A fascination for physics
Associate Professor Vicki Keast’s enthusiasm for quantum mechanics and electron microscopy has taken her all over the world, and now she’s proud to call the University of Newcastle home.
“I haven’t had a moment of regret. As soon as I moved up here, I saw that it was a supportive, collegiate environment. It’s just a good environment to be around.”
From business to quantum mechanics
After high school, Vicki initially started out on a Bachelor of Business – but quickly realised it wasn’t for her.
“So when I saw that I really need to be doing something else, I decided to go back and do a science degree – expecting I would major in Physics.
“It was my favourite subject in school - but not my best subject.”
But with the support of her colleagues and mentors, including the late Professor David Cockayne – one of the fathers of electron microscopy in Australia – Vicki has excelled in her field.
“I always enjoyed quantum mechanics during my undergraduate studies, so I went to see David [Cockayne] about doing my Honours project on quantum wells. He actually convinced me to do another project (on electron microscopy) which he thought was more interesting! It turns out he was right and I haven’t looked back since.
“Electron microscopy actually involves quantum mechanics. It involves visualising structures at the atomic scale, it involves understanding the way atoms bond together and how that relates to their properties.”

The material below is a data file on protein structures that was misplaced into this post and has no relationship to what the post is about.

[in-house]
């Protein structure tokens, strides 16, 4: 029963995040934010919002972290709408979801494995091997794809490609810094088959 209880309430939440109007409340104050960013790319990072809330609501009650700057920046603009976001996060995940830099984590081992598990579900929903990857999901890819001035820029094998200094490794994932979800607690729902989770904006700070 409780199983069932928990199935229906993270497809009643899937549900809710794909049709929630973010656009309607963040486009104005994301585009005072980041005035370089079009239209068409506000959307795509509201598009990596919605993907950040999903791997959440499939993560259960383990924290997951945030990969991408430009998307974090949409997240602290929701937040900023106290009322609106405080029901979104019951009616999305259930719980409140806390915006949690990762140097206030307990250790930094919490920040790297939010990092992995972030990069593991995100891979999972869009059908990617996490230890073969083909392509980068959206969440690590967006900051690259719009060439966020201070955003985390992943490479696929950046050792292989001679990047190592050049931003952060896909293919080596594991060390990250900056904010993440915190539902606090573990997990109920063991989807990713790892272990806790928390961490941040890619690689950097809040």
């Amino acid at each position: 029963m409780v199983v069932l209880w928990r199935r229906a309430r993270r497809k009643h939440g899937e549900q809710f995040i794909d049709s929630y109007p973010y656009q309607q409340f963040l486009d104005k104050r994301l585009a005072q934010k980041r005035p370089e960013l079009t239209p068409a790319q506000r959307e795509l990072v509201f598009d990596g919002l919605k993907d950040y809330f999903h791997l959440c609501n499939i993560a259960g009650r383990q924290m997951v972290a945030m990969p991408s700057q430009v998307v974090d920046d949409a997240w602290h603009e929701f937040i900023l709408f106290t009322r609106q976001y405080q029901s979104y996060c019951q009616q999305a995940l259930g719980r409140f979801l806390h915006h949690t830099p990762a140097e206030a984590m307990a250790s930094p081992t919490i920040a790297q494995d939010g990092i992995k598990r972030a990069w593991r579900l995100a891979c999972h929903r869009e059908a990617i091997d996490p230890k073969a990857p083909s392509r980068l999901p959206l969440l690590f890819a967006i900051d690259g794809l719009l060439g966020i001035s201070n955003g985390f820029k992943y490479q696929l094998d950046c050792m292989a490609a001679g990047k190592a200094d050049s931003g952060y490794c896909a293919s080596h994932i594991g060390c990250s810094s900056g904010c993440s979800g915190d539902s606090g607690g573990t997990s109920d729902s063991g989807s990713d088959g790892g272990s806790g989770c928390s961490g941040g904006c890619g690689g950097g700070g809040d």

After studying for her PhD at Lehigh University in Pennsylvania, Vicki went on to a post-doctoral position at the University of Cambridge.
Vicki’s current research interests include plasmonic materials and the corrosion of silver nanoparticles. She is a member of the Priority Research Centre for Advanced Fluids and Interfaces.
Looking into nanomaterials
Plasmonic materials are a new type of material built from nanostructured metals. They have unique properties and are able to capture, focus and transmit light in ways that can’t be achieved with conventional materials. They can be used in ultra-sensitive chemical and bio-sensing and can enhance the efficiency of light capture with solar cells.
It’s even been proposed that plasmonic materials could be used in invisibility cloaks and nanoscale circuitry.
Vicki’s research has seen her using high-resolution electron microscopy methods to visualise and understand the way plasmonic materials interact with light. One of her current projects, with PhD student Levi Tegg, involves developing a new group of plasmonic materials, which Vicki hopes will be taken to the point of commercialisation.
“They’re really fabulous materials, with potentially some really interesting applications – infra-red shielding windows, tumour therapy and chemical sensing.”
The mysteries behind antibacterial properties
As for silver nanoparticle corrosion, “You’d think we’d understand it by now but we don’t,” Vicki laughs. Silver nanoparticles are one of the most widely found materials in commercial nano-products, with their main purpose found in antibacterial applications. Antibacterial products are of major significance, as antibiotic resistance is a serious public health problem. As bacteria evolve resistance to everyday-antibiotics, common health complaints can spiral into chronic conditions.
As it stands, there is a significant gap in the knowledge-base between the silver nanoparticles’ antibacterial activity in the laboratory and their real-world effectiveness.
“Our data suggest that there is a common mechanism which lies at the heart of both corrosion and antibacterial activity.”
Vicki is using electron microscopy to study the atomic processes of this corrosion in order to give insight into how silver nanoparticles kill bacteria.
“It will also help us understand how much corrosion occurs even before the product is used. The aim is to inform the design of improved antibacterial products.”